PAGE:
The right side of the infield has returnees available, but Todd Brazeal has been moved from first base to designated hitter (perhaps only temporarily as he recovers from a fall ACL injury). Brazeal's stats have regressed since his 2008 freshman season, when he was third team all-Big East, but he got off to a 7-for-15 start in 2012. Matt Hart, yet another junior college transfer, takes over at first base. Returning backup Jimmy Falla will also play there, as well as DH and outfield.

At second, glove man Luis Llerena has yielded playing time to newcomers Kyle Copack and Kyle Teaf.

"He's a character guy."

USF's top returning outfielder is junior Alex Mendez, who in his spare time is the NCAA Advisory Commitee's representative for Big East baseball. Coach Prado also cited him as a positive influence in the clubhouse.

James Ramsay plays center field. Other outfielders on the roster include Anthony Diaz, Austin Lueck, and Jordan Strittmatter.

"We've got depth."

In his off-season interviews at, Lelo Prado said this is the first time he's had difficult cuts to make, and hasn't had to play pitchers in the outfield just to have an intrasquad game.

After the first two weekends (yeah, I know I'm a little late with this season preview) 16 different Bulls have had plate appearances. Only 15 different players batted all of last season.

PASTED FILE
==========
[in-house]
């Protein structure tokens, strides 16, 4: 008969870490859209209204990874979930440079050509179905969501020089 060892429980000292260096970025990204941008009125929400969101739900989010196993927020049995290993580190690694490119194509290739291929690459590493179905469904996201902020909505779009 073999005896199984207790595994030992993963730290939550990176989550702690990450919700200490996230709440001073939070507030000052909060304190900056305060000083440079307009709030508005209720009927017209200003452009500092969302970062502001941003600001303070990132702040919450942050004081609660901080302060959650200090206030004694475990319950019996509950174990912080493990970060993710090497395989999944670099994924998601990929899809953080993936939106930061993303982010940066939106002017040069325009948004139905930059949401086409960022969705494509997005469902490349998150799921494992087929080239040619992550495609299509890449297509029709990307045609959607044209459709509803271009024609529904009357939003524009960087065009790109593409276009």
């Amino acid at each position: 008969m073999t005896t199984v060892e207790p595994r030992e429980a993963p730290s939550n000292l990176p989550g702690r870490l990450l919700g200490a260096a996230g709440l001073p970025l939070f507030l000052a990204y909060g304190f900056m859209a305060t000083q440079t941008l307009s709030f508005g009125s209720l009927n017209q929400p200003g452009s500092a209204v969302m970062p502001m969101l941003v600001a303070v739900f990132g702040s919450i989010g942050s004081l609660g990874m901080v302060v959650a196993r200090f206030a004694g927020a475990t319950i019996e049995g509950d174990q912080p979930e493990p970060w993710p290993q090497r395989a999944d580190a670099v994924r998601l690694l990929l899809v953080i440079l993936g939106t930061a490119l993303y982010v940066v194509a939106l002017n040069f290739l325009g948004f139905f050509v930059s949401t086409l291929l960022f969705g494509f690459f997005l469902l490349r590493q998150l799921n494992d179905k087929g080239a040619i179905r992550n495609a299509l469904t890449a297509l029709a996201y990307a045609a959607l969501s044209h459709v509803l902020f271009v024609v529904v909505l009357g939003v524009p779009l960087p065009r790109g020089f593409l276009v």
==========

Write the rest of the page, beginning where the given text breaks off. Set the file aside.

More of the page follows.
"We've got a lot of new faces."

This year's team includes ten freshmen, six of whom have already seen game action: Buddy Putnam, catcher Blake Sydeski, outfielder Lueck, infielder Teaf, and the aforementioned pitchers Smith and Clarkson. There are also four junior college transfers. Combined with the two pitchers who didn't play last year, the roster has been largely turned over from 2011. However:

"They've been struggling offensively."

Through 7 games, the Bulls have plated only 23 runs, slugging only .290 and reaching base at a .302 clip. The pitching has been there so far, but Taylor has 5 errors already. (Mende had 9 in 52 games.)

Will this team grow and improve over the season, as the basketball team has done? Only time will tell. They've been working hard in the offseason. They've gone to a youth movement. There's going to be some growing pains. They need to overcome adversity. They have to stay focused. We'll have to take it one game at a time.